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“ART REVEALING TRUTH: WEAPONS OF SELF-DESTRUCTION” FEATURES A PHOTO EXHIBITION AND A TALK BY DESERT STORM MEDIC DENNIS KYNE
Emily M. Darrow
The Victims of a Different Nuclear War exhibition will be on view at Bard College from February 14 through March 2
ANNANDALE-ON-HUDSON, N.Y.—The Bard College Office of Student Life Programming, Saugerties Committee for Peace and Social Justice, Safe Legacy, and New Paltz Women in Black present the program “Art Revealing Truth: Weapons of Self-Destruction,” which includes the photo exhibition The Victims of a Different Nuclear War, on view at Bard College from February 14 through March 2. On Wednesday, February 16, at 7:00 p.m., there will be a talk by Desert Storm medic and photographer, Sgt. Dennis Kyne, followed by a reception at 8:30 p.m., and a screening of Martin Messionier’s film Invisible War—Politics of Radiation at 9:30 p.m. All events will take place in the Bertelsmann Campus Center and are free and open to the public.
The exhibition will shows photographs that depict everyday life in Iraq, as well as the ravages inflicted by exposure to depleted uranium (DU), a toxic nuclear waste, denser than lead, used by the Pentagon in armor piercing weaponry. Thousands of tons of radioactive DU have been dropped on Iraq, both during the Gulf War and Operation Iraqi Freedom, and the amount grows daily. Takashi Morizumi, whose photographs are featured in the exhibition, is with the Global Association for Banning Depleted Uranium Weapons. He documented the children of Iraq since 1998 and wrote the text for The Children of the Gulf War, which will be available for purchase at the opening. The exhibition will also include Life photographer Derek Hudson’s photo essay, “Tiny Victims of the Gulf War,” as well as photos Kyne took while on tour in the Gulf War.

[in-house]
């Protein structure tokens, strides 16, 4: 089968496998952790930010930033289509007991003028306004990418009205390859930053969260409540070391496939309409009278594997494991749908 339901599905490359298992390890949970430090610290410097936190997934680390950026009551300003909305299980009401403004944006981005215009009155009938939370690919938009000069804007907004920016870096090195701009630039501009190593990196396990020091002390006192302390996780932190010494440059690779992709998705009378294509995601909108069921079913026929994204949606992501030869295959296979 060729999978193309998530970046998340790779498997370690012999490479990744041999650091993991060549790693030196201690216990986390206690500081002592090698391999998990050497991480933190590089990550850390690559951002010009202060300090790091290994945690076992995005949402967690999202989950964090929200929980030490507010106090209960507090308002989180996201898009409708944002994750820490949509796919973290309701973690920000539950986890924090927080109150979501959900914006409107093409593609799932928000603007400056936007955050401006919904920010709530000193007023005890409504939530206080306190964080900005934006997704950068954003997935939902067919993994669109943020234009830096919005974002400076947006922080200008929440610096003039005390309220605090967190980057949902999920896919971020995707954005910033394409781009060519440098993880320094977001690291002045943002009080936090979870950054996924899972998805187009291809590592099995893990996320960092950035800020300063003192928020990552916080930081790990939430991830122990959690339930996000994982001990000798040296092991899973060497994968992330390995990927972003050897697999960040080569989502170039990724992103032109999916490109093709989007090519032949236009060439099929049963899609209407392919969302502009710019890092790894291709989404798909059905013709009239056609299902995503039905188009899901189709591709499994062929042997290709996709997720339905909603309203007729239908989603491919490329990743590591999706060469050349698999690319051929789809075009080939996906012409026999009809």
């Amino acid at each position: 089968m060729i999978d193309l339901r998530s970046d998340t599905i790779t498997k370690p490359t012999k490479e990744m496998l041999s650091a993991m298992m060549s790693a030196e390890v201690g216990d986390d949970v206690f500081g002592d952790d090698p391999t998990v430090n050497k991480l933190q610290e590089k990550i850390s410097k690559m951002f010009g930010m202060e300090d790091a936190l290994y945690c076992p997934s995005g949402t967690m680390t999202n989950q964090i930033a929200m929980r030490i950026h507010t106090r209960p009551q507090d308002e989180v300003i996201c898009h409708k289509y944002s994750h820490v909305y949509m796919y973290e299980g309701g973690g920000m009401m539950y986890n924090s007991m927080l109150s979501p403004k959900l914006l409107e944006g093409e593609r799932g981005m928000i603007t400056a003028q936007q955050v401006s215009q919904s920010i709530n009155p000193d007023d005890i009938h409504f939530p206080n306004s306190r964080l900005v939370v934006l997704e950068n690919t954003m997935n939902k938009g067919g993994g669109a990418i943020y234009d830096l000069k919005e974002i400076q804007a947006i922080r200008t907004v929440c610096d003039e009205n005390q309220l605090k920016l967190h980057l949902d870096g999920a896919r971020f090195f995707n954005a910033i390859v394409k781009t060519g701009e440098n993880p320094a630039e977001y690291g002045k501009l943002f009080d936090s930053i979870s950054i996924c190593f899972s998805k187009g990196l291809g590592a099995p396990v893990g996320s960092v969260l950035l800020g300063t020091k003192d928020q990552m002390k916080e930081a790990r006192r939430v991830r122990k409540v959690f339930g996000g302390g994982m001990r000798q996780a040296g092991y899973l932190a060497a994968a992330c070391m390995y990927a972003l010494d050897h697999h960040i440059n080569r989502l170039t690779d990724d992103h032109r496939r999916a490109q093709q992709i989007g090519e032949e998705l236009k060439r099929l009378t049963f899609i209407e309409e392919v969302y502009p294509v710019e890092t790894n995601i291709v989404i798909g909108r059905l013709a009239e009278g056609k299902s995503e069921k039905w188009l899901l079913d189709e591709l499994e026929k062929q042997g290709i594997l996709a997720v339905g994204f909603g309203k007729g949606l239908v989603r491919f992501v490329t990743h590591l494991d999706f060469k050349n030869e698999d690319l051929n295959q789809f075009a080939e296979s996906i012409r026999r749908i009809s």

“As more Americans become aware that we are putting civilians and our own troops at risk with the use of DU, we hope they will rise up and demand that DU be banned and all
returning soldiers get tested and treated. They deserve nothing less,” says Barbara Upton of Women in Black, New Paltz, one of the cosponsors of the show. She notes that according to idust.net, a fired DU shell ignites on impact
and vaporizes into a deadly dust that when inhaled can result in cancers, leukemia, irreparable damage to lungs, liver, kidneys, and more, according to the International Depleted Uranium Study Team.
Michele Riddell of SAFE Legacy, another sponsor, added, “These photos reveal what most mainstream media and the Pentagon have chosen to ignore. For the sake of the world’s children this silence needs to be broken.”
“AmericanFreePress.org reported that in one unit in Iraq, eight out of 20 returning U.S. soldiers have developed malignancies in the last 16 months,” Riddell said. In the December 2004 issue of Vanity Fair, David Rose notes that, “Heroic soldiers returning from Iraq seem to be prey to the same debilitating, potentially fatal illnesses that first became known as Gulf War syndrome and then affected veterans of Bosnia and Kosovo. Critics point to the U.S.’s own ammunition made of toxic, radioactive depleted uranium—an explanation the Pentagon is resisting.”
Angela Morano, of Saugerties Committee for Peace and Social Justice, also cosponsoring the exhibit, said that more than a quarter of a million veterans from Operation Desert Storm are currently on disability.
For further information about the exhibition and program, contact Angela Morano, 845-246-8952, Sonia823@hotmail.com; Michele Riddell, 845-255-5482, Michelka52@yahoo.com; or Barbara Upton, 845-626-4488, AnahataSun@aol.com.
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This event was last updated on 01-28-2005